Crisis Communications Gets Simplified With Facebook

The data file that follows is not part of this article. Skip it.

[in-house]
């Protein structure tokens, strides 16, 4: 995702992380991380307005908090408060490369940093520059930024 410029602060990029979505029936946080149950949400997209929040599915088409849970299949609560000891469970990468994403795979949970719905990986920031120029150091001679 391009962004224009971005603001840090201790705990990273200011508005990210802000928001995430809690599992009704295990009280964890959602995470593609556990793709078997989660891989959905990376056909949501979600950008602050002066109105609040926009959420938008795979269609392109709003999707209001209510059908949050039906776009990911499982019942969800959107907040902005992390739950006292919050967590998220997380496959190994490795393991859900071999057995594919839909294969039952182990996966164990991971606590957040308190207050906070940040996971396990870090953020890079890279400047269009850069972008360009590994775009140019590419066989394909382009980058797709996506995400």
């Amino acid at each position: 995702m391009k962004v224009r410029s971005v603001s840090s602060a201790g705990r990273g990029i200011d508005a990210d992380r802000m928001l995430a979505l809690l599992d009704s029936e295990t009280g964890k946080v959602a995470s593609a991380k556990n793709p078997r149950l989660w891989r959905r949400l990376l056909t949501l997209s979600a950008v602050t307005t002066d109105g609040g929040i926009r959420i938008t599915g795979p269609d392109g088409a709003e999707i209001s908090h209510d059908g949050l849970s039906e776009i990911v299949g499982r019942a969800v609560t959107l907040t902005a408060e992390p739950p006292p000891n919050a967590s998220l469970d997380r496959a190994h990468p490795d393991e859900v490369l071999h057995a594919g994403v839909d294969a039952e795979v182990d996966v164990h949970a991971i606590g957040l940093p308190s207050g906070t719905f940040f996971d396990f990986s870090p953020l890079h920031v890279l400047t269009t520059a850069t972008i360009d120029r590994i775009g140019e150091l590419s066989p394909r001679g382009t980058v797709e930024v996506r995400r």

I previously worked at a PR firm where we had a number of clients who were in need of “dark sites.” For those of you that don’t know what a dark site is, it is simply a website which is set up but not linked to (and is typically protected from the public) so that a company can have a place to disseminate information to the public during a crisis. Then last night I read this interesting article about leveraging Facebook groups as a form of crisis communication. This is brilliant in my opinion. Imagine your company having a major catastrophe such as having a rat running through your fast food chain in a busy store in New York City. A video leaks on to the internet and suddenly you are stuck trying to clean up this negative buzz. This recently happened and the result was to get creative in releasing videos and other forms of media expressing that the store was permanently shut down and reiterating the company’s dedication to sanitation. A useful tool for these situations is Facebook groups. Other people will create groups about how they will never return to your restaurant and you will need to have an effective way of connecting with your constituents. Lee Aase suggests that companies create “secret” groups and invite their constituents for that moment when things go wrong. They can then easily send a message to all their constituents using the group mesaging feature. While this is a debatable tool, I can see some sort of use for it. What do you think?